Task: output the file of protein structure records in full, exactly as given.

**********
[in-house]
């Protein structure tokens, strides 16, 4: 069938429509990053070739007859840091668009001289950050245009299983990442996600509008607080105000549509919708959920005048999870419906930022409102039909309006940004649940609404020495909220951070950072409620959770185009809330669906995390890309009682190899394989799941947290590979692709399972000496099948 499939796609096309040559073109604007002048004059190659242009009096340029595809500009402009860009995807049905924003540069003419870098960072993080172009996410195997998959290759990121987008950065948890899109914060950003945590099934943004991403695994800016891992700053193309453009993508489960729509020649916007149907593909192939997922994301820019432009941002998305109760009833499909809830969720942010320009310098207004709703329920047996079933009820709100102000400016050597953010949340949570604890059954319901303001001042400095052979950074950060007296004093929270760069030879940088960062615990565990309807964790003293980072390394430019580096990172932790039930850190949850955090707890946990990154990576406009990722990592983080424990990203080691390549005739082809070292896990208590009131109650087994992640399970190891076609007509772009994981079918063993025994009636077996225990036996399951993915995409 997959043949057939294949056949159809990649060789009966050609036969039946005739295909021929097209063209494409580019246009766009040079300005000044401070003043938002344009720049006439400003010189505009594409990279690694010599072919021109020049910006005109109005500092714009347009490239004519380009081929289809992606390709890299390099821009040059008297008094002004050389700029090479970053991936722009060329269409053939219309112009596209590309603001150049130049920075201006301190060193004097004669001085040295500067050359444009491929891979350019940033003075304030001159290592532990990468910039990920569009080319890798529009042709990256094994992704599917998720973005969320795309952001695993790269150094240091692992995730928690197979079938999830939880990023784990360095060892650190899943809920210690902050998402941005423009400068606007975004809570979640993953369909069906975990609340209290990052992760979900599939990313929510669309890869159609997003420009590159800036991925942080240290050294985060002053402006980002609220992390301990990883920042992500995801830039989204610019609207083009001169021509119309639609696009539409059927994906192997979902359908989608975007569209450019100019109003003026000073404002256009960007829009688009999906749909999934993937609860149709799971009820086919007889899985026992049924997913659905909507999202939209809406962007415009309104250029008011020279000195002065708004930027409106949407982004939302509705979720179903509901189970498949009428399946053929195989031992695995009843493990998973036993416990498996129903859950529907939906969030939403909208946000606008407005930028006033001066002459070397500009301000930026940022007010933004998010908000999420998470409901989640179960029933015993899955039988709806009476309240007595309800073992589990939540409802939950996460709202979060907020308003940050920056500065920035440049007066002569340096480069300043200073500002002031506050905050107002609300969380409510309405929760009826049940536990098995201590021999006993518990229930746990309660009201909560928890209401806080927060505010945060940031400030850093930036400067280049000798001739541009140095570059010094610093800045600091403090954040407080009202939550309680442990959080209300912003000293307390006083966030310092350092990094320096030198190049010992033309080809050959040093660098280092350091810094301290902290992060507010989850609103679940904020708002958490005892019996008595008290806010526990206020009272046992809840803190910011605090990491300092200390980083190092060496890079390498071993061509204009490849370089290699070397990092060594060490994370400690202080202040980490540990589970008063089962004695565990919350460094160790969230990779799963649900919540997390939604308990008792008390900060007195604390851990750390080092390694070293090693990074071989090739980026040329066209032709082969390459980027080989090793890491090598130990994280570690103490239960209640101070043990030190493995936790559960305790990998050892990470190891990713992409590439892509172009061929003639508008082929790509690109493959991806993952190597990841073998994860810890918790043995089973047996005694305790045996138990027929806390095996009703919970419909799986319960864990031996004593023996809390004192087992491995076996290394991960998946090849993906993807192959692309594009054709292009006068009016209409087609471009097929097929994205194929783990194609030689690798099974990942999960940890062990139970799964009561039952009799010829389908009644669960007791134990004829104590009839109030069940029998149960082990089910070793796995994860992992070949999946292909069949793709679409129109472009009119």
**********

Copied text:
[in-house]
């Protein structure tokens, strides 16, 4: 069938429509990053070739007859840091668009001289950050245009299983990442996600509008607080105000549509919708959920005048999870419906930022409102039909309006940004649940609404020495909220951070950072409620959770185009809330669906995390890309009682190899394989799941947290590979692709399972000496099948 499939796609096309040559073109604007002048004059190659242009009096340029595809500009402009860009995807049905924003540069003419870098960072993080172009996410195997998959290759990121987008950065948890899109914060950003945590099934943004991403695994800016891992700053193309453009993508489960729509020649916007149907593909192939997922994301820019432009941002998305109760009833499909809830969720942010320009310098207004709703329920047996079933009820709100102000400016050597953010949340949570604890059954319901303001001042400095052979950074950060007296004093929270760069030879940088960062615990565990309807964790003293980072390394430019580096990172932790039930850190949850955090707890946990990154990576406009990722990592983080424990990203080691390549005739082809070292896990208590009131109650087994992640399970190891076609007509772009994981079918063993025994009636077996225990036996399951993915995409 997959043949057939294949056949159809990649060789009966050609036969039946005739295909021929097209063209494409580019246009766009040079300005000044401070003043938002344009720049006439400003010189505009594409990279690694010599072919021109020049910006005109109005500092714009347009490239004519380009081929289809992606390709890299390099821009040059008297008094002004050389700029090479970053991936722009060329269409053939219309112009596209590309603001150049130049920075201006301190060193004097004669001085040295500067050359444009491929891979350019940033003075304030001159290592532990990468910039990920569009080319890798529009042709990256094994992704599917998720973005969320795309952001695993790269150094240091692992995730928690197979079938999830939880990023784990360095060892650190899943809920210690902050998402941005423009400068606007975004809570979640993953369909069906975990609340209290990052992760979900599939990313929510669309890869159609997003420009590159800036991925942080240290050294985060002053402006980002609220992390301990990883920042992500995801830039989204610019609207083009001169021509119309639609696009539409059927994906192997979902359908989608975007569209450019100019109003003026000073404002256009960007829009688009999906749909999934993937609860149709799971009820086919007889899985026992049924997913659905909507999202939209809406962007415009309104250029008011020279000195002065708004930027409106949407982004939302509705979720179903509901189970498949009428399946053929195989031992695995009843493990998973036993416990498996129903859950529907939906969030939403909208946000606008407005930028006033001066002459070397500009301000930026940022007010933004998010908000999420998470409901989640179960029933015993899955039988709806009476309240007595309800073992589990939540409802939950996460709202979060907020308003940050920056500065920035440049007066002569340096480069300043200073500002002031506050905050107002609300969380409510309405929760009826049940536990098995201590021999006993518990229930746990309660009201909560928890209401806080927060505010945060940031400030850093930036400067280049000798001739541009140095570059010094610093800045600091403090954040407080009202939550309680442990959080209300912003000293307390006083966030310092350092990094320096030198190049010992033309080809050959040093660098280092350091810094301290902290992060507010989850609103679940904020708002958490005892019996008595008290806010526990206020009272046992809840803190910011605090990491300092200390980083190092060496890079390498071993061509204009490849370089290699070397990092060594060490994370400690202080202040980490540990589970008063089962004695565990919350460094160790969230990779799963649900919540997390939604308990008792008390900060007195604390851990750390080092390694070293090693990074071989090739980026040329066209032709082969390459980027080989090793890491090598130990994280570690103490239960209640101070043990030190493995936790559960305790990998050892990470190891990713992409590439892509172009061929003639508008082929790509690109493959991806993952190597990841073998994860810890918790043995089973047996005694305790045996138990027929806390095996009703919970419909799986319960864990031996004593023996809390004192087992491995076996290394991960998946090849993906993807192959692309594009054709292009006068009016209409087609471009097929097929994205194929783990194609030689690798099974990942999960940890062990139970799964009561039952009799010829389908009644669960007791134990004829104590009839109030069940029998149960082990089910070793796995994860992992070949999946292909069949793709679409129109472009009119």